eral postdoctoral positions
on the west coast.
PhD candidate Dorsey
Wanless picturedd above) was
honored by the Volcanology,
Geochemistry and Petrology
(VGP) section of the Ameri-
can Geological Union dur-
ing the fall 2009 AGU meet-
ing. Dorsey's presentation
was identified as one of the
best by first-author students
at the VGP sessions. There
were a total of 425 first-au-
thor student presentations
and the winners comprised
just 3 percent of all evaluated
Marine Geologist Available to Talk
About Research into Rising Sea Levels
By Kristin Bowe ., ---
University of Florida News Desk
University of Florida marine geologist John Jaeger joined a
team of more than 30 scientists on a nine-week drilling excursion
off the coast of New Zealand to explore the global concern for ris-
ing sea levels.
Scientists from around the world gathered to participate in the
Integrated Ocean Drilling Program's Canterbury Basin Sea Level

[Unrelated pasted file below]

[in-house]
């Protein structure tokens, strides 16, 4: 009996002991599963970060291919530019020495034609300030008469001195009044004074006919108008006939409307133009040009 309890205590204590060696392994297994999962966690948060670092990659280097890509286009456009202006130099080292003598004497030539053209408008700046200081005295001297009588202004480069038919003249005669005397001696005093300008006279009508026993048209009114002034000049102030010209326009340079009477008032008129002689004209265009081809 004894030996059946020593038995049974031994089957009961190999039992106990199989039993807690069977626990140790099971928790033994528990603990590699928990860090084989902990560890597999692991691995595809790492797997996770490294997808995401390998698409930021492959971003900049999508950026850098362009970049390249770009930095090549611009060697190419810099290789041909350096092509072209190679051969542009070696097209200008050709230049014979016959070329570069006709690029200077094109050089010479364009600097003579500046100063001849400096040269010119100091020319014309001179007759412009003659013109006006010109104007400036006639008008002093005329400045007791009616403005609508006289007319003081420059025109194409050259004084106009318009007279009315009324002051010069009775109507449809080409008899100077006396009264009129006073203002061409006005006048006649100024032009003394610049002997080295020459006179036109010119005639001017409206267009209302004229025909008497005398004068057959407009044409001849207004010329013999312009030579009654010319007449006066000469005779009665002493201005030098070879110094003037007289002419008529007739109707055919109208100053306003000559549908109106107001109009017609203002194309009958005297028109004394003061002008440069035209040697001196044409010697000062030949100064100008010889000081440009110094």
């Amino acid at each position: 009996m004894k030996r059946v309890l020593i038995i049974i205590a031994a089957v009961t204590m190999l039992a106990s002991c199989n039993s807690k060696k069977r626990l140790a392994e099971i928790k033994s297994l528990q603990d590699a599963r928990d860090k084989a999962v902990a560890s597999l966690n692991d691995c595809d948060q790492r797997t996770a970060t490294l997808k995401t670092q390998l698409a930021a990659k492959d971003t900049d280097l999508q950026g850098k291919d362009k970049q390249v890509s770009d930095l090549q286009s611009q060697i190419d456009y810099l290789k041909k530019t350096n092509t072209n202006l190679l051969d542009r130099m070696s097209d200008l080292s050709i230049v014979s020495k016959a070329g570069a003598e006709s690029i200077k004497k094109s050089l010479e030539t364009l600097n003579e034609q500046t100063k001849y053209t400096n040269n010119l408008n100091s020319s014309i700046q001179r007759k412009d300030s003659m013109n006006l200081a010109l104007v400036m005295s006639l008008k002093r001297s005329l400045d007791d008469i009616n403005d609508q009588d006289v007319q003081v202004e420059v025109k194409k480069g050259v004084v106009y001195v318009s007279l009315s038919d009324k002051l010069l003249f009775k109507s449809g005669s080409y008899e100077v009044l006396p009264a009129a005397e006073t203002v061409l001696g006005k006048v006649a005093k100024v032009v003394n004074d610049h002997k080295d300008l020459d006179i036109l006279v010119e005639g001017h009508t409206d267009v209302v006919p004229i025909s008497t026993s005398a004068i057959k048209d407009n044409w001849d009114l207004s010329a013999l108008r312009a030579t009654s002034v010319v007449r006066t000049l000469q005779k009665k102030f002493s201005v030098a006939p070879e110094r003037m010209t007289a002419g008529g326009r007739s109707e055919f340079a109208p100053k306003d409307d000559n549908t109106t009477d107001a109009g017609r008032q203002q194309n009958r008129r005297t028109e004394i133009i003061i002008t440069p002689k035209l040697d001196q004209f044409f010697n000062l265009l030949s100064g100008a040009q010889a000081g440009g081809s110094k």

Expedition 317. The goal of the expedition that ended in January
was to observe how sea level has changed during the past 30 million years. The Can-
terbury Basin was chosen for its strong oceanic water signals and high-resolution
temporal record of sea level change.
Over the last 40 years, sea level has risen at rates 50 percent faster than current
climate change models predicted, and by 2100 sea levels may be over 20 inches higher
than they are now, Jaeger said.
Rising sea level impacts more than just the shoreline position. Higher sea levels
lead to more frequent coastal flooding and greater invasion of seawater into freshwa-